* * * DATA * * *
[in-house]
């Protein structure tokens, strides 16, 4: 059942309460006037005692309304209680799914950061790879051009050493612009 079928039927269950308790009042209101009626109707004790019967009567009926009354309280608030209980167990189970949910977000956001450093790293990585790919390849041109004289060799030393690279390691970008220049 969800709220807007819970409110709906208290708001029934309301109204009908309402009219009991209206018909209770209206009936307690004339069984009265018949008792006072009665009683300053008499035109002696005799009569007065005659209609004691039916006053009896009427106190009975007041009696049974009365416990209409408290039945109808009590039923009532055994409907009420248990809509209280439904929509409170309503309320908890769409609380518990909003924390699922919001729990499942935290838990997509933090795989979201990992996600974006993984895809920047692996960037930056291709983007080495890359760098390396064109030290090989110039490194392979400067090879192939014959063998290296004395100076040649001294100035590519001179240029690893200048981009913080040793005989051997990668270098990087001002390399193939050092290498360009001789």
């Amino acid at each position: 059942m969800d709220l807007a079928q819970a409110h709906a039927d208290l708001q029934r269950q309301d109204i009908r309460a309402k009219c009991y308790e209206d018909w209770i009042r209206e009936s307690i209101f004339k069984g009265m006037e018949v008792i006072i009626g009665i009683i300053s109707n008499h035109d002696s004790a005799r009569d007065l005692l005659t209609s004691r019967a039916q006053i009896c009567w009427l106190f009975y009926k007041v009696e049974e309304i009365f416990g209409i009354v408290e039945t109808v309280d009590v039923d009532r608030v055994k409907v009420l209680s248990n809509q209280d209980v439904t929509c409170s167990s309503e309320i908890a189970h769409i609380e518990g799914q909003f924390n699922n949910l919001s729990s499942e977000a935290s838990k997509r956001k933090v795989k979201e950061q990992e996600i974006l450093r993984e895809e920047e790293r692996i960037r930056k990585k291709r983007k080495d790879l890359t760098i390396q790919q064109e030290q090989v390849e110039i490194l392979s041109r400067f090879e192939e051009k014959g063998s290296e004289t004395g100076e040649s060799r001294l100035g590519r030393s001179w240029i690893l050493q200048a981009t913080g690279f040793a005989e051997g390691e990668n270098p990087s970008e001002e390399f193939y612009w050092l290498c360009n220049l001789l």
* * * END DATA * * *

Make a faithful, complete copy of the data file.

[in-house]
């Protein structure tokens, strides 16, 4: 059942309460006037005692309304209680799914950061790879051009050493612009 079928039927269950308790009042209101009626109707004790019967009567009926009354309280608030209980167990189970949910977000956001450093790293990585790919390849041109004289060799030393690279390691970008220049 969800709220807007819970409110709906208290708001029934309301109204009908309402009219009991209206018909209770209206009936307690004339069984009265018949008792006072009665009683300053008499035109002696005799009569007065005659209609004691039916006053009896009427106190009975007041009696049974009365416990209409408290039945109808009590039923009532055994409907009420248990809509209280439904929509409170309503309320908890769409609380518990909003924390699922919001729990499942935290838990997509933090795989979201990992996600974006993984895809920047692996960037930056291709983007080495890359760098390396064109030290090989110039490194392979400067090879192939014959063998290296004395100076040649001294100035590519001179240029690893200048981009913080040793005989051997990668270098990087001002390399193939050092290498360009001789």
């Amino acid at each position: 059942m969800d709220l807007a079928q819970a409110h709906a039927d208290l708001q029934r269950q309301d109204i009908r309460a309402k009219c009991y308790e209206d018909w209770i009042r209206e009936s307690i209101f004339k069984g009265m006037e018949v008792i006072i009626g009665i009683i300053s109707n008499h035109d002696s004790a005799r009569d007065l005692l005659t209609s004691r019967a039916q006053i009896c009567w009427l106190f009975y009926k007041v009696e049974e309304i009365f416990g209409i009354v408290e039945t109808v309280d009590v039923d009532r608030v055994k409907v009420l209680s248990n809509q209280d209980v439904t929509c409170s167990s309503e309320i908890a189970h769409i609380e518990g799914q909003f924390n699922n949910l919001s729990s499942e977000a935290s838990k997509r956001k933090v795989k979201e950061q990992e996600i974006l450093r993984e895809e920047e790293r692996i960037r930056k990585k291709r983007k080495d790879l890359t760098i390396q790919q064109e030290q090989v390849e110039i490194l392979s041109r400067f090879e192939e051009k014959g063998s290296e004289t004395g100076e040649s060799r001294l100035g590519r030393s001179w240029i690893l050493q200048a981009t913080g690279f040793a005989e051997g390691e990668n270098p990087s970008e001002e390399f193939y612009w050092l290498c360009n220049l001789l």